Even if you manage to refill the brine tank with salt after this slip-up, it may take 2-3 days to get soft water running in your house again. This is because it will take more than one regeneration cycle to bring your water softener back in shape.
An excess of salt in your brine tank is just as bad as the lack of it. Too much salt could lead to salt crystals sticking to the walls of your tank or irregularities in your brine tank’s humidity. A combination of these two could cause your water softener to malfunction. If gone unchecked, it could damage your water softener.
It’s best that you monitor your water and salt levels in your brine tank closely – never add too much or too little.
How Do I Clean My Water Softener?
You may get intimidated by your water softener’s automated technology, but don’t forget that it’s mainly just two tanks working together – and they need to be cleaned on the regular.
You’d think that the resin tank is fine without cleaning since it’s continuously rinsed with the brine solution. However, this is the part that’s in direct contact with your tap water. It’s the most likely to get contaminated. An uncleaned resin bed could mean exposure to harmful bacteria.
Thankfully, most water softener manufacturers provide resin bead cleaners for your resin tank. If you’re lucky, you could find third-party resin bead cleaners that work just as fine. Be sure to check the effectiveness of these cleaners by consulting with a professional first, as you wouldn’t want to worsen the contamination that’s already going on.
Conveniently enough, cleaning out your brine tank won’t need any specially-crafted cleaning solutions. But before you grab your soap and scrub, first get familiar with what you should be looking out for in your brine tank.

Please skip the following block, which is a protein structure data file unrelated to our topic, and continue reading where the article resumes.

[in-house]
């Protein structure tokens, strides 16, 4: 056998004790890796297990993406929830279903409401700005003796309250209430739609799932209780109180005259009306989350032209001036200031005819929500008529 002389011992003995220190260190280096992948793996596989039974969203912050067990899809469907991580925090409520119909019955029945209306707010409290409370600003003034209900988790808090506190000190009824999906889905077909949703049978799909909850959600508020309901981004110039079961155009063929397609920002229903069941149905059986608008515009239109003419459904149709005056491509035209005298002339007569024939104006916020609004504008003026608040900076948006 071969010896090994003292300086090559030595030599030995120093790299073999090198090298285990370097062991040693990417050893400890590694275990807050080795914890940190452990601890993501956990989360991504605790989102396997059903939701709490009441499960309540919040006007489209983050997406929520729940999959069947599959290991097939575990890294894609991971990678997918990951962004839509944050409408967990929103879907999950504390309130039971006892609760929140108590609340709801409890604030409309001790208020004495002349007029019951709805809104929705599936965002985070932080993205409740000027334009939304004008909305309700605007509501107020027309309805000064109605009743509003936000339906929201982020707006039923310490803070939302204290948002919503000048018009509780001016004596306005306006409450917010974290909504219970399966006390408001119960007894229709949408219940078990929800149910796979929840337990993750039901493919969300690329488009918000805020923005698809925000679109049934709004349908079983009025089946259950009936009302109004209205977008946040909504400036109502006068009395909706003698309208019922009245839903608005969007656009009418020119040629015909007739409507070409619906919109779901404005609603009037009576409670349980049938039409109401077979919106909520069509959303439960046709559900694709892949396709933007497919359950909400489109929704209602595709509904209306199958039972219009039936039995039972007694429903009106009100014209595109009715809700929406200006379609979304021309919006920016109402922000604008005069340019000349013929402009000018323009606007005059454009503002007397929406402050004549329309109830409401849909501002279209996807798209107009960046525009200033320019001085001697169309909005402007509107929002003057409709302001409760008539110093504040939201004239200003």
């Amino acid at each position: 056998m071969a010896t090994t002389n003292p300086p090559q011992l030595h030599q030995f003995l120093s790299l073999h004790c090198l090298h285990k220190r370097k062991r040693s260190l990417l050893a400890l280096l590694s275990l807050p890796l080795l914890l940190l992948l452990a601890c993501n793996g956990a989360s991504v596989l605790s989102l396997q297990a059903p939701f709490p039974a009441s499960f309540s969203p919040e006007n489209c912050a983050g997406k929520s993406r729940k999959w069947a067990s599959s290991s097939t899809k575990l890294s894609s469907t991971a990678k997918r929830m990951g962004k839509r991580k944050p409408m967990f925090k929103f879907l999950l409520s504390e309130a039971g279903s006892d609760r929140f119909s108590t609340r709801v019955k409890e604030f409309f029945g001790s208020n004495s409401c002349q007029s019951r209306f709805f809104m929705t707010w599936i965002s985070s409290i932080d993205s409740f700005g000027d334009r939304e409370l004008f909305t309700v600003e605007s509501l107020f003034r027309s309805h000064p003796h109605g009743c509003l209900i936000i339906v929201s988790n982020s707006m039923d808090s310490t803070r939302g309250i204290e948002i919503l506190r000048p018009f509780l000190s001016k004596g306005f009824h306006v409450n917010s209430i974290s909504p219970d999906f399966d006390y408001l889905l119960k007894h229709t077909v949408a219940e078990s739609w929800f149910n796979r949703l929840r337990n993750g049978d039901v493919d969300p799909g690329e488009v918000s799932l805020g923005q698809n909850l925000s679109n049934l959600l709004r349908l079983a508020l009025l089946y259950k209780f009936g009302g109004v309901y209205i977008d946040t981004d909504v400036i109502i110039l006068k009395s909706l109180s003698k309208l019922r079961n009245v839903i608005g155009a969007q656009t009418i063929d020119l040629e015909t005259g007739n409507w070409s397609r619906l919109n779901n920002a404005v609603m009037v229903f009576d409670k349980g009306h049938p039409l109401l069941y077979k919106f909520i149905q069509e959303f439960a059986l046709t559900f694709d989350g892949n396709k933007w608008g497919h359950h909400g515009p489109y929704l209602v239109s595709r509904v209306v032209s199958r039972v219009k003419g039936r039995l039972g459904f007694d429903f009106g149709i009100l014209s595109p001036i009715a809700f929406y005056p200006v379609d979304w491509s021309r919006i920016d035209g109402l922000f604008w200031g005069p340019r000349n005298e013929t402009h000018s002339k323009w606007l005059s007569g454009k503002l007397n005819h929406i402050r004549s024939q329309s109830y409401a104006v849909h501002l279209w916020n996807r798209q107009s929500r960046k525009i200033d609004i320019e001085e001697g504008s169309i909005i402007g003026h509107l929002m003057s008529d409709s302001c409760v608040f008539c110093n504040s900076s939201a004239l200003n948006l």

A brine tank left alone for too long could likely have salt bridging. This crusty buildup of salt settles at the bottom of the brine tank. Because this hardened salt can’t dissolve into the brine, your softener can’t regenerate.
To get rid of it, the salt bridge has to be carefully crushed. Don’t use anything sharp – the blunt end of a tool will do the trick. Once you manage to break apart the salt bridge, manually set the softener to a regenerate cycle mode to refresh itself.
Besides salt bridging, there’s also salt mushing. This presents itself as a moldy muddy mass of salt at the bottom of the brine tank that raises the water level – blocking the brine solution from flowing correctly and possibly overflowing the tank.
You can save our water softener from this sludge by cleaning it out with bleach. Refer to your water softener’s manual for the proper measurements. A typical 9-inch brine tank may need one cup of bleach, while a 12-inch brine tank may need two cups. Do not drink any of your tap water while cleaning out your water softener.
Caring for Your Water Softener
A well-maintained water softener will do wonders for your home, but sometimes its needs could be overlooked. A water softener that has run out of salt will cause all types of harm – not just to your water, but to you and your family.
Now you know What happens if water softener runs out of salt. Please take all the necessary precautions when checking, cleaning, and caring for your water softener. Remember that by the time your water starts feeling like hard water again, it could be too late. Avoid all the hassle of costly repairs or time-consuming troubleshoots – care for your water softener as often as you can.